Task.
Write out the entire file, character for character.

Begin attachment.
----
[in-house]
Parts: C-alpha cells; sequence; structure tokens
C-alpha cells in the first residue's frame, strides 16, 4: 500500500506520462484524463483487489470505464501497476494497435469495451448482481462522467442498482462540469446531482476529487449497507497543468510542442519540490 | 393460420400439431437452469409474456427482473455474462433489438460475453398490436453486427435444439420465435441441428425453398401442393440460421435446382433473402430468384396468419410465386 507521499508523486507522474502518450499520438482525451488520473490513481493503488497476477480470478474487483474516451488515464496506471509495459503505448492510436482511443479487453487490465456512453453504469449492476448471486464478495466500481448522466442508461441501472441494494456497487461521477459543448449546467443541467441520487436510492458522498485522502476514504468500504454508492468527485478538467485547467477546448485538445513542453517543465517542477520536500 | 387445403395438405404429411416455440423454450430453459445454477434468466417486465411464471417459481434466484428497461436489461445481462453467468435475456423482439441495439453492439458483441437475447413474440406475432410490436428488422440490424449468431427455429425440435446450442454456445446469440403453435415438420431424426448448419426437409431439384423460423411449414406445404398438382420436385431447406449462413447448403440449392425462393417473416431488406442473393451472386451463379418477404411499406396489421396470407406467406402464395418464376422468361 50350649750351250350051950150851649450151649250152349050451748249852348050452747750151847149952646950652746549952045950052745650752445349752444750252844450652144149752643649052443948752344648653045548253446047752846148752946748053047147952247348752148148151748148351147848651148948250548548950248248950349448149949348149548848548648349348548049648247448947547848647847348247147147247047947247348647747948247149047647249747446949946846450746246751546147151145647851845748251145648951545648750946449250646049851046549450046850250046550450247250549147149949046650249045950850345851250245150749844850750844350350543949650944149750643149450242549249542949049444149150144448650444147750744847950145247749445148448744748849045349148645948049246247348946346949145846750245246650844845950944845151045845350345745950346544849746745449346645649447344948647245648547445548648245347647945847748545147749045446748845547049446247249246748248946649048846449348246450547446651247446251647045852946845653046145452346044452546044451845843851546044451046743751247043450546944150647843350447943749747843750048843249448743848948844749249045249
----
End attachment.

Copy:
[in-house]
Parts: C-alpha cells; sequence; structure tokens
C-alpha cells in the first residue's frame, strides 16, 4: 500500500506520462484524463483487489470505464501497476494497435469495451448482481462522467442498482462540469446531482476529487449497507497543468510542442519540490 | 393460420400439431437452469409474456427482473455474462433489438460475453398490436453486427435444439420465435441441428425453398401442393440460421435446382433473402430468384396468419410465386 507521499508523486507522474502518450499520438482525451488520473490513481493503488497476477480470478474487483474516451488515464496506471509495459503505448492510436482511443479487453487490465456512453453504469449492476448471486464478495466500481448522466442508461441501472441494494456497487461521477459543448449546467443541467441520487436510492458522498485522502476514504468500504454508492468527485478538467485547467477546448485538445513542453517543465517542477520536500 | 387445403395438405404429411416455440423454450430453459445454477434468466417486465411464471417459481434466484428497461436489461445481462453467468435475456423482439441495439453492439458483441437475447413474440406475432410490436428488422440490424449468431427455429425440435446450442454456445446469440403453435415438420431424426448448419426437409431439384423460423411449414406445404398438382420436385431447406449462413447448403440449392425462393417473416431488406442473393451472386451463379418477404411499406396489421396470407406467406402464395418464376422468361 50350649750351250350051950150851649450151649250152349050451748249852348050452747750151847149952646950652746549952045950052745650752445349752444750252844450652144149752643649052443948752344648653045548253446047752846148752946748053047147952247348752148148151748148351147848651148948250548548950248248950349448149949348149548848548648349348548049648247448947547848647847348247147147247047947247348647747948247149047647249747446949946846450746246751546147151145647851845748251145648951545648750946449250646049851046549450046850250046550450247250549147149949046650249045950850345851250245150749844850750844350350543949650944149750643149450242549249542949049444149150144448650444147750744847950145247749445148448744748849045349148645948049246247348946346949145846750245246650844845950944845151045845350345745950346544849746745449346645649447344948647245648547445548648245347647945847748545147749045446748845547049446247249246748248946649048846449348246450547446651247446251647045852946845653046145452346044452546044451845843851546044451046743751247043450546944150647843350447943749747843750048843249448743848948844749249045249